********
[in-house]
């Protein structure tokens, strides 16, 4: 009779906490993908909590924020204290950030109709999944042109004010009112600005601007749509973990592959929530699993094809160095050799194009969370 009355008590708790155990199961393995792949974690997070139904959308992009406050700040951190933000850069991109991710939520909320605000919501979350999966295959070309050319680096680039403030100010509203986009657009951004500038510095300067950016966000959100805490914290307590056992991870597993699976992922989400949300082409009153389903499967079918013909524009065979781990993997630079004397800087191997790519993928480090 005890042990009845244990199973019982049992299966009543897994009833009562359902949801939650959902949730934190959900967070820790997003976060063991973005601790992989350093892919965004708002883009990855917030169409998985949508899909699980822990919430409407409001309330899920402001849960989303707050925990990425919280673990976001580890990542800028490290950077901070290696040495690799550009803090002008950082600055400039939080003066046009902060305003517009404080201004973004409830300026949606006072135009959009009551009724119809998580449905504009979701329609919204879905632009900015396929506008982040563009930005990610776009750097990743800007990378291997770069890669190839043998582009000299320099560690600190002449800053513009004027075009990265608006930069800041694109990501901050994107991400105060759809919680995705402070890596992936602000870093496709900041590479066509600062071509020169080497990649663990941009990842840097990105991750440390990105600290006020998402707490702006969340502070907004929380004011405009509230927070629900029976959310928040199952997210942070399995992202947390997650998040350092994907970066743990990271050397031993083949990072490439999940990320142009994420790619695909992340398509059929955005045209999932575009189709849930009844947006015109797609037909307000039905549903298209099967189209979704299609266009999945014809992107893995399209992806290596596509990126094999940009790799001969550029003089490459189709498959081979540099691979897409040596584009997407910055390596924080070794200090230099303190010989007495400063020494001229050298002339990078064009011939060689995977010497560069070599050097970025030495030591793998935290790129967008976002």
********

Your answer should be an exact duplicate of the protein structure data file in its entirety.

[in-house]
């Protein structure tokens, strides 16, 4: 009779906490993908909590924020204290950030109709999944042109004010009112600005601007749509973990592959929530699993094809160095050799194009969370 009355008590708790155990199961393995792949974690997070139904959308992009406050700040951190933000850069991109991710939520909320605000919501979350999966295959070309050319680096680039403030100010509203986009657009951004500038510095300067950016966000959100805490914290307590056992991870597993699976992922989400949300082409009153389903499967079918013909524009065979781990993997630079004397800087191997790519993928480090 005890042990009845244990199973019982049992299966009543897994009833009562359902949801939650959902949730934190959900967070820790997003976060063991973005601790992989350093892919965004708002883009990855917030169409998985949508899909699980822990919430409407409001309330899920402001849960989303707050925990990425919280673990976001580890990542800028490290950077901070290696040495690799550009803090002008950082600055400039939080003066046009902060305003517009404080201004973004409830300026949606006072135009959009009551009724119809998580449905504009979701329609919204879905632009900015396929506008982040563009930005990610776009750097990743800007990378291997770069890669190839043998582009000299320099560690600190002449800053513009004027075009990265608006930069800041694109990501901050994107991400105060759809919680995705402070890596992936602000870093496709900041590479066509600062071509020169080497990649663990941009990842840097990105991750440390990105600290006020998402707490702006969340502070907004929380004011405009509230927070629900029976959310928040199952997210942070399995992202947390997650998040350092994907970066743990990271050397031993083949990072490439999940990320142009994420790619695909992340398509059929955005045209999932575009189709849930009844947006015109797609037909307000039905549903298209099967189209979704299609266009999945014809992107893995399209992806290596596509990126094999940009790799001969550029003089490459189709498959081979540099691979897409040596584009997407910055390596924080070794200090230099303190010989007495400063020494001229050298002339990078064009011939060689995977010497560069070599050097970025030495030591793998935290790129967008976002």